As a life-long movie buff, I love a great many movies dearly, but the movies of one individual director have impressed, amazed, influenced and obsessed me more than those of any other. That director is Stanley Kubrick.

With the possible exception of his first two and final films (Fear and Desire and Killer's Kiss, both low budget journeyman films, and the tragically incomplete Eyes Wide Shut), each and every one of Kubrick's films stands out as a true cinematic gem. Some have even risen to the status of cultural milestones. Let's go through them.

The Killing (1956), starring Sterling Hayden and a stellar cast of noir actors is perhaps the greatest heist film ever made. Hard boiled, beautifully shot and innovatively paced, it still stands out today as an influential gem. There would have been no Reservoir Dogs without it.

Paths of Glory (1958), one of the most infuriating war films of all time. Set during World War I, three French soldiers are chosen to be executed for cowardice after a disastrous, doomed attempt to take a fortified German position. Kirk Douglas plays Captain Dax, the man chosen to serve as the soldiers' defense. Still incredibly moving today.

Spartacus (1960), also starring Kirk Douglas, was one of the most successful films of the year it was released. Even though Kubrick later disowned it, saying he was brought in as a hired gun, it still stands the test of time as one of the best of the epic films of that particular Hollywood era.

L o l i t a (1961) was a film they said could never be made. Based on the shocking bestseller by Vladimir Nabokov, the movie isn't quite as racy as the source material, but it gets away with much. Also, it happens to be deeply disturbing and moving. It also introduced Kubrick to Peter Sellars, who played multiple roles in both this film as well as...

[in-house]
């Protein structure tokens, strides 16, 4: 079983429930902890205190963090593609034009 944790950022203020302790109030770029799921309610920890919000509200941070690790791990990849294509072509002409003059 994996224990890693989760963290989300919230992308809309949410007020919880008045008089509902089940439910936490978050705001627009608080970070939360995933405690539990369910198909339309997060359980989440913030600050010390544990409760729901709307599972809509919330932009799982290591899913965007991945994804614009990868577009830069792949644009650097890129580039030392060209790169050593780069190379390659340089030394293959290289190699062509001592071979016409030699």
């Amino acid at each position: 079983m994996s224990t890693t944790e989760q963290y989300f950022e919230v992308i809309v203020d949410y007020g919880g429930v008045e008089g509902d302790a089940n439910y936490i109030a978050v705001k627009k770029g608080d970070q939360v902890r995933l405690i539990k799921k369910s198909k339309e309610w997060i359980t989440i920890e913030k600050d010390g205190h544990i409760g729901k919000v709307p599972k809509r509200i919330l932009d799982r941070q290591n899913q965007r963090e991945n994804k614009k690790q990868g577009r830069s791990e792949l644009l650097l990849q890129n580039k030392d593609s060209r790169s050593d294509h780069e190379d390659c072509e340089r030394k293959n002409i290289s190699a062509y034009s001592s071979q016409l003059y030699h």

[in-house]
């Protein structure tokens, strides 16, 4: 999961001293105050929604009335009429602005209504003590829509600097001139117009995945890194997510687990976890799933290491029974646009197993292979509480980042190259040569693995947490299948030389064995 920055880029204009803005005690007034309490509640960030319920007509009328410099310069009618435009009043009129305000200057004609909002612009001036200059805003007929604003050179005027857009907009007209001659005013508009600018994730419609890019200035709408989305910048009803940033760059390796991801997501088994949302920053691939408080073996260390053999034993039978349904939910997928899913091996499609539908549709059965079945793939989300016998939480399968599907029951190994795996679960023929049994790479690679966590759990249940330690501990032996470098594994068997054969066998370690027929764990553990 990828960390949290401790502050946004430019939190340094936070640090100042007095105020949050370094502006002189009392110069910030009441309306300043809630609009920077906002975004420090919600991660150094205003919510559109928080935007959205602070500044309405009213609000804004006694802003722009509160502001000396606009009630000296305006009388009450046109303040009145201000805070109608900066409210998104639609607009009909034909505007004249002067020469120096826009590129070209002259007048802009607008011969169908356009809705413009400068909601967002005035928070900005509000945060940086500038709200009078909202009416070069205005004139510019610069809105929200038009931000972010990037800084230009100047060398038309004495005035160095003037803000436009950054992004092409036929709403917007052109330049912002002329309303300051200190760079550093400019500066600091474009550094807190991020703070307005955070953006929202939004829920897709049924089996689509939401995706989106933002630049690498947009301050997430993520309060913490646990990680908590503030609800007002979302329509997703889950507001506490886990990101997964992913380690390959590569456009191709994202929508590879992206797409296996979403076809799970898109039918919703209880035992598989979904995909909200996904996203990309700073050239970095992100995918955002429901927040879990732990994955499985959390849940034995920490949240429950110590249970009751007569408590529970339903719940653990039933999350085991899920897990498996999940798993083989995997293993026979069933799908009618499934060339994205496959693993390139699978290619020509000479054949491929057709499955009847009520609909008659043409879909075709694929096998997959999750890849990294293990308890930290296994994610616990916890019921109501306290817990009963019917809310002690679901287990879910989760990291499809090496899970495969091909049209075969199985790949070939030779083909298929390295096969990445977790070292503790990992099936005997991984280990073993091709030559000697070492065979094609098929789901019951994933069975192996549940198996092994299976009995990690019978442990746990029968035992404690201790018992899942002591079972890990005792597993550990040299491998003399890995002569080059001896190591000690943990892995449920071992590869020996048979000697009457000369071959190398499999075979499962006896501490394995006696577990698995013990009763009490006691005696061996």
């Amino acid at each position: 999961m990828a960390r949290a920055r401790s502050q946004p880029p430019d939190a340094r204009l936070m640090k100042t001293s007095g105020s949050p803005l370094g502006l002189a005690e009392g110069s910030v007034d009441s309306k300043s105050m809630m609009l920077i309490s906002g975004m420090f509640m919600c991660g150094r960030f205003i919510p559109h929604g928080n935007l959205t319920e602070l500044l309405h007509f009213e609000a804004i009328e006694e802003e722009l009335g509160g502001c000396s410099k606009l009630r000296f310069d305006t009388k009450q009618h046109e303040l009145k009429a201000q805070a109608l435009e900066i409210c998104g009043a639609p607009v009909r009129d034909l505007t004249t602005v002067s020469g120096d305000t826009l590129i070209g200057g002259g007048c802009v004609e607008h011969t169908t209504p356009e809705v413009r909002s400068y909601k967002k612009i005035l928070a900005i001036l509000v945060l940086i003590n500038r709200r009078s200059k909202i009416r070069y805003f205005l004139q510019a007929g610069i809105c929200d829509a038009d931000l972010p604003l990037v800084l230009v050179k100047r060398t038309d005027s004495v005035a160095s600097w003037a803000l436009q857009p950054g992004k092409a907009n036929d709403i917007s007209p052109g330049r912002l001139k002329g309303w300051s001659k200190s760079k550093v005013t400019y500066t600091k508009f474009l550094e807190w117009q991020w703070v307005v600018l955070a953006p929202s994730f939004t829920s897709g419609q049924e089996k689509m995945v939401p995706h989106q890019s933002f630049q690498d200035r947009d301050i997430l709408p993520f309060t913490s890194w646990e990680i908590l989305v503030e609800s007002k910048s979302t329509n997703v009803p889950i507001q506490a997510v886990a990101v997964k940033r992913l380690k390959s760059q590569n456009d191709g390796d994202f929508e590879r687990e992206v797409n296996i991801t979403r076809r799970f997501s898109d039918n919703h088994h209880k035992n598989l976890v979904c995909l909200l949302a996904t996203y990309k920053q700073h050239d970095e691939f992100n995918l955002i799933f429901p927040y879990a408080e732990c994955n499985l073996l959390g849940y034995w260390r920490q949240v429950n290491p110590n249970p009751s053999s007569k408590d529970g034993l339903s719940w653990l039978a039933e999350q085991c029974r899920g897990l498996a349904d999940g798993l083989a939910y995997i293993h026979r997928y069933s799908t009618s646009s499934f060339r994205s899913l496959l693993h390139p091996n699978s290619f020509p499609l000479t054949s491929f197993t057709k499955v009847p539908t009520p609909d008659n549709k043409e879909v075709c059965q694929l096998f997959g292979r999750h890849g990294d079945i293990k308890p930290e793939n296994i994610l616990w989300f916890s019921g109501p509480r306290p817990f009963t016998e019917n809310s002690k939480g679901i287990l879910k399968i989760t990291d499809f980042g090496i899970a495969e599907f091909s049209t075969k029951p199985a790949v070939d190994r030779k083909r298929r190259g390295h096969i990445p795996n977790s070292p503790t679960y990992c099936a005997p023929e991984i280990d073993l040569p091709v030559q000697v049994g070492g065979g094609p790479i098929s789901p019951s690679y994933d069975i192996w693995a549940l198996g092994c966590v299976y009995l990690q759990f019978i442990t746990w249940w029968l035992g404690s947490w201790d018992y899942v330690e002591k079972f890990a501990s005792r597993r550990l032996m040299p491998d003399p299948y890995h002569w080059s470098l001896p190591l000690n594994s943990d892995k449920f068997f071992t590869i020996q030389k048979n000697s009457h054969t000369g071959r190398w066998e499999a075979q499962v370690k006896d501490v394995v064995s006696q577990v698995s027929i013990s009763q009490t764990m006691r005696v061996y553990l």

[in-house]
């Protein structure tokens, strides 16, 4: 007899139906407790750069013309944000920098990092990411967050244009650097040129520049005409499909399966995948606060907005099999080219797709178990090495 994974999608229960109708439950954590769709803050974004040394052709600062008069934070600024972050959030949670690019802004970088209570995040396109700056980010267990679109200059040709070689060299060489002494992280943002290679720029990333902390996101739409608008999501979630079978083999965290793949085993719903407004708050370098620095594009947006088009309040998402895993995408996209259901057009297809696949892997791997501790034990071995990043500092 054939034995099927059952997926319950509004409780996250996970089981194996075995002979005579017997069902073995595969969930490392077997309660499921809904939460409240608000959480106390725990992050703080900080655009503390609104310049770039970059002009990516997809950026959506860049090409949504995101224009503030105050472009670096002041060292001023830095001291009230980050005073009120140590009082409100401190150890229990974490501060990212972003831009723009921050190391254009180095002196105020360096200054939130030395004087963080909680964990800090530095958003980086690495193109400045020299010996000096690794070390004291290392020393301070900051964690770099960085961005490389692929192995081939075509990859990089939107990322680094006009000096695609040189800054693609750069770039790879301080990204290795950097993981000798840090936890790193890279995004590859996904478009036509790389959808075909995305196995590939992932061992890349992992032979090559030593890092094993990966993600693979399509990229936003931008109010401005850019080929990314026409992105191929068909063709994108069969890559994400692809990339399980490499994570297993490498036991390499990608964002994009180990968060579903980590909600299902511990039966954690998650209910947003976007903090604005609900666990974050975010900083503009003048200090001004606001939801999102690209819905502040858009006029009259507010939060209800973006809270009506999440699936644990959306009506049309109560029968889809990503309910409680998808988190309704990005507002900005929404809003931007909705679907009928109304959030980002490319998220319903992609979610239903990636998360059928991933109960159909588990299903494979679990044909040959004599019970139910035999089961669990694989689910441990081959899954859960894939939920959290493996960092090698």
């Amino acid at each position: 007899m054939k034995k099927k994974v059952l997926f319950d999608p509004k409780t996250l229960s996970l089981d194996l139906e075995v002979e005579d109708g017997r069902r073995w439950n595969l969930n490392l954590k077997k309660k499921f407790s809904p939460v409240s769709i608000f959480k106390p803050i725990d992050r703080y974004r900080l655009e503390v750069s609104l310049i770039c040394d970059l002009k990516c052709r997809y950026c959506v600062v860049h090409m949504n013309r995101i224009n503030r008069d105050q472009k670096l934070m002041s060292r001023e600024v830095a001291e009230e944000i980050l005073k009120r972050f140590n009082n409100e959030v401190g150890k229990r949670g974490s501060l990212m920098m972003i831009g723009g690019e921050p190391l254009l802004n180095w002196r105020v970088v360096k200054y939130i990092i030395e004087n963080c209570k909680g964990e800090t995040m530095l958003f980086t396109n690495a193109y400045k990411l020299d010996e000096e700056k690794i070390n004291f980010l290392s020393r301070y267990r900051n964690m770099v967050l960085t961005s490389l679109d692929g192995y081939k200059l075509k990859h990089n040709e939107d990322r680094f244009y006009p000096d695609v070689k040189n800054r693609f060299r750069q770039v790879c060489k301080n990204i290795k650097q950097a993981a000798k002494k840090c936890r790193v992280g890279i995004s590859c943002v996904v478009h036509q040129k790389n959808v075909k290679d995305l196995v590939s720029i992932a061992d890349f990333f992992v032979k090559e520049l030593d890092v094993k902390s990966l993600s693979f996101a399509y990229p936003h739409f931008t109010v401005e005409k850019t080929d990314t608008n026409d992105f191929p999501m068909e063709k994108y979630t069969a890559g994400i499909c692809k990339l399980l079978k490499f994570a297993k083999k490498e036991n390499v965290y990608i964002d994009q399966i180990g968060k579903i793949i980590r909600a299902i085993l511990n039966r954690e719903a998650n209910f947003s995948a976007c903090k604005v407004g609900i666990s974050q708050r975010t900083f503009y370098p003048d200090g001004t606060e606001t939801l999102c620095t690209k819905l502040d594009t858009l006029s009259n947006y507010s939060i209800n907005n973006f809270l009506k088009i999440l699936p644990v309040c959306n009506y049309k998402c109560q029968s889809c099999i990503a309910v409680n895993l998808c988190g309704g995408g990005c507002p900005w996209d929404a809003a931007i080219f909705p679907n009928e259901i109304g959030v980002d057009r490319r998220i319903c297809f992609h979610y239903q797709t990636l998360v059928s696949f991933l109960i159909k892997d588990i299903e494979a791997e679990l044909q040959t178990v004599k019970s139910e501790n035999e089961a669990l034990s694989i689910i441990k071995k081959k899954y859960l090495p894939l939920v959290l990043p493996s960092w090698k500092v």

Dr Strangelove, or: How I Learned to Stop Worrying and Love the Bomb (1964). At the time, in the wake of the October Crisis and the assassination of JFK, the idea of making a comedy about nuclear war was unthinkable. Kubrick proved them wrong, and crafted one of the funniest, most intelligent, and most diabolically bleak films of all time in the process. His follow-up was no less ground-breaking...

2001: A Space Odyssey (1968). When you watch it now and realize we hadn't yet walked on the moon by the time this was shot, it becomes all the more incredible. One critic of the day said that 2001 wasn't about space travel... that it WAS space travel. Glacially paced, the special effects still boggle the mind to this day. A re-invention of the cinematic form.

Clockwork Orange (1971) was a brutal, savage, misanthropic exploration of civilization gone bad in the form of Alex and his gang of ultraviolent Droogs. If 2001 seemed like a promise, Clockwork Orange was more of a threat.

Barry Lyndon (1975) was one of Kubrick's only financial failures. Too bad, as it is one of the most beautiful films ever made. Set in 18th century Europe, it looks like Kubrick used a time machine to get some shots. Every frame of this film is a portrait.

The Shining (1980) disappointed some Stephen King fans back in the day, but in the years since this one was released, it has only gained in reputation as one of the most disturbing, spine-tingling supernatural thrillers ever made. It is so disturbing, in fact, that a cottage industry of "secret seekers" find all kinds of hidden meanings and subliminal messages in it.

Full Metal Jacket (1987) was Kubrick's Vietnam movie. Some people say the first half is better than the second, but that's only because the first half, featuring a profanity-spewing drill sergeant , is more memorable. Watch it again and see what you think.

Well, if that's not evidence enough of my love for Kubrick, I don't know what would be!